Tesla pegs Australia as key to solving the electric car battery production crunch
According to the Tesla Inc. Chair Robyn Denholm, the Australian continent holds the key to resolving the current EV battery production bottleneck. Speaking at the Australian Clean Energy Summit, Tesla's Chair extolled the virtues of the local mining industry saying that despite Australia's vast lithium extraction scale that amounts to nearly half of the world's exports, the country has the capacity to expand much more, especially in the refinement business.
Australia is the world's top raw lithium producer, yet its refining capacity puts it at only 7% of the global total as the bulk of refined lithium originates from China. "Australia has the minerals - not just lithium - and also the knowhow and many of the skills to capture the opportunity of this new energy era," said Mrs. Denholm, adding that there is no technology more important to develop today than scaling battery production as fast as possible.
"To meet the challenge of climate change this entire industry needs to scale at sprinting pace," she continued, as Tesla itself has the capacity to gobble up 3 terabyte hours of battery capacity by 2030, while current global annual production is three times less. According to BloombergNEF, in the next 3 years the world would need US$14 billion of investment in lithium production alone if it wants to reach all the planned EV and energy storage battery capacity targets.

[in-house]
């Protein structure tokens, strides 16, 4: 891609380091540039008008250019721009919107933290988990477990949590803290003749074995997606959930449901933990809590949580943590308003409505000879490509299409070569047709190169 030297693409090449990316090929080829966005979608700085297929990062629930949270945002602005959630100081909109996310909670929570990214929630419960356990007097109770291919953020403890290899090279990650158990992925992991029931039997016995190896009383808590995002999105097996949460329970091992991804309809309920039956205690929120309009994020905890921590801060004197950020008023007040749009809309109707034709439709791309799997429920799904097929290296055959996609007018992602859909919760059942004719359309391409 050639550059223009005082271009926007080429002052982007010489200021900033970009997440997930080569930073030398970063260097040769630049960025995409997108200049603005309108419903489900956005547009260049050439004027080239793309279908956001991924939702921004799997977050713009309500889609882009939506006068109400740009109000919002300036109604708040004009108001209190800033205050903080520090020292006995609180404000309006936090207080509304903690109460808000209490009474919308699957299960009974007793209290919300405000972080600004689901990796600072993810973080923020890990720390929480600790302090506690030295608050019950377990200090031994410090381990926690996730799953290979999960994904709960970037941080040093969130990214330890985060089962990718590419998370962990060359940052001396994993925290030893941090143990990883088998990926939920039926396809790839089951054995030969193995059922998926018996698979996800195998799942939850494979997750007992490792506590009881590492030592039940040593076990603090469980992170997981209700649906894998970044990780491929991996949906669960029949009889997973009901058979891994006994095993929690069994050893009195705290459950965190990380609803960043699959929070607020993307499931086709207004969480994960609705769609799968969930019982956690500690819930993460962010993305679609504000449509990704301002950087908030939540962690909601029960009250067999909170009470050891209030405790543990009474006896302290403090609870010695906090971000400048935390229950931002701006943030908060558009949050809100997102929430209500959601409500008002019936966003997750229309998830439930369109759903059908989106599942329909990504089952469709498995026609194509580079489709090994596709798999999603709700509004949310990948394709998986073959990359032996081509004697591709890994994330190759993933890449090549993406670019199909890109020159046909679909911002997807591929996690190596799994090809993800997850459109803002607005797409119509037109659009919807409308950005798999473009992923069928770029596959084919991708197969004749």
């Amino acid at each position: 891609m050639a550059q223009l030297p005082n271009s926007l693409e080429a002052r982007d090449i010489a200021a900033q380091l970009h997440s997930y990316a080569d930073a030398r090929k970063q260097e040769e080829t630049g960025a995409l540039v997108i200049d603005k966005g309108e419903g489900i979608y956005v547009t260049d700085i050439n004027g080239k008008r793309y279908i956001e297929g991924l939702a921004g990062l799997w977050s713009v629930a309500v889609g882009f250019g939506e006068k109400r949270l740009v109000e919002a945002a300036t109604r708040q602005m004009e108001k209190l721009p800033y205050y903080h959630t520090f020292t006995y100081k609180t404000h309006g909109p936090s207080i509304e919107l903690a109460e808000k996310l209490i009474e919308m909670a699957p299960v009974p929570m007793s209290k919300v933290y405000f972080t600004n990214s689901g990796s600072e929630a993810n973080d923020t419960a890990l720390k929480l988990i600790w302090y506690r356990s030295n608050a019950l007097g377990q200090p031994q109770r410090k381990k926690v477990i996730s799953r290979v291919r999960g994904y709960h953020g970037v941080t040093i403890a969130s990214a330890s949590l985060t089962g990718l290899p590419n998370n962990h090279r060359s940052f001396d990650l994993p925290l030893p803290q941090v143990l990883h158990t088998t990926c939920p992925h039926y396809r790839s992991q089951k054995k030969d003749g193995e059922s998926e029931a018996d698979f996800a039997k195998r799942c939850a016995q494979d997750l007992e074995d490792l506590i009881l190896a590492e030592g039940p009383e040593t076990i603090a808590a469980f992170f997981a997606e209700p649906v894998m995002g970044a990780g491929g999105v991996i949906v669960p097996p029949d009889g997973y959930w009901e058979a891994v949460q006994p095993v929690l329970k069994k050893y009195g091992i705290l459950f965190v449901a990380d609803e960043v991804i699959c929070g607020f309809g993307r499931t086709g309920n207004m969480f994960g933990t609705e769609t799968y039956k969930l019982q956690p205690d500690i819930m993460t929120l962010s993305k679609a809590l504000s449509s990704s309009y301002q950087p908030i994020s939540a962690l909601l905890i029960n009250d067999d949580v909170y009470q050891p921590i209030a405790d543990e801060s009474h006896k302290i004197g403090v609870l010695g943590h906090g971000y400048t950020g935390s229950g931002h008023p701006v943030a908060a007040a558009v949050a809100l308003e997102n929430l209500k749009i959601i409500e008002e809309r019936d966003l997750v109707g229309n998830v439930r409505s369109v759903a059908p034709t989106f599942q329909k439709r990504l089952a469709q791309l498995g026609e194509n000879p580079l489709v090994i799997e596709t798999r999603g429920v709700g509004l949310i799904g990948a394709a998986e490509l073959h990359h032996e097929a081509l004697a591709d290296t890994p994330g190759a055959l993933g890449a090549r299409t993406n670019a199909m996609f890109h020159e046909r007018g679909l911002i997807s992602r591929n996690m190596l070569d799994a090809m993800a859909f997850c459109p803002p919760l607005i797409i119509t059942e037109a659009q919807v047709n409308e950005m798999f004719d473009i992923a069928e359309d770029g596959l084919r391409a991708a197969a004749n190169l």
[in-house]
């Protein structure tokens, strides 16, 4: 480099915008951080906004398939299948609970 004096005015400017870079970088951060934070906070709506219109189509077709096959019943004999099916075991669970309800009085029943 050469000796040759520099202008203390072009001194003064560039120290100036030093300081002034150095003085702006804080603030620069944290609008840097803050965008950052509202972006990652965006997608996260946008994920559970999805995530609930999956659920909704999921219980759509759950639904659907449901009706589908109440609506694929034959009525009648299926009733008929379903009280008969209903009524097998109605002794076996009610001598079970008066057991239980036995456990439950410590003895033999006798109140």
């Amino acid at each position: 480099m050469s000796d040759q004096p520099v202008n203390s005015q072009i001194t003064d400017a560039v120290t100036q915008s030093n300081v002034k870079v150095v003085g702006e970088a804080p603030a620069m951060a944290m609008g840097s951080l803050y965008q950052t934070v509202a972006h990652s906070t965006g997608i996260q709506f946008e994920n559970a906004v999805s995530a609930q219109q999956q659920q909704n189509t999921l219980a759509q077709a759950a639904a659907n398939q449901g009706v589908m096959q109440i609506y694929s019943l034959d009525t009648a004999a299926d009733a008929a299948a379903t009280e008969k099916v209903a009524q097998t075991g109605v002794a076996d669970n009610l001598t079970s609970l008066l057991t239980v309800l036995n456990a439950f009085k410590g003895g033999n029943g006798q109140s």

Apparently, a lot of those capital outlays will have to be poured into Australia, according to Tesla's chair who also advised the Australian government to set stricter transportation ecology standards as "Australia currently accepts vehicles that the rest of the world doesn't - they're either too dirty or expensive to run." Needless to say, the adoption of such advice would play right into Tesla's hands as it will significantly boost electric vehicle sales Down Under.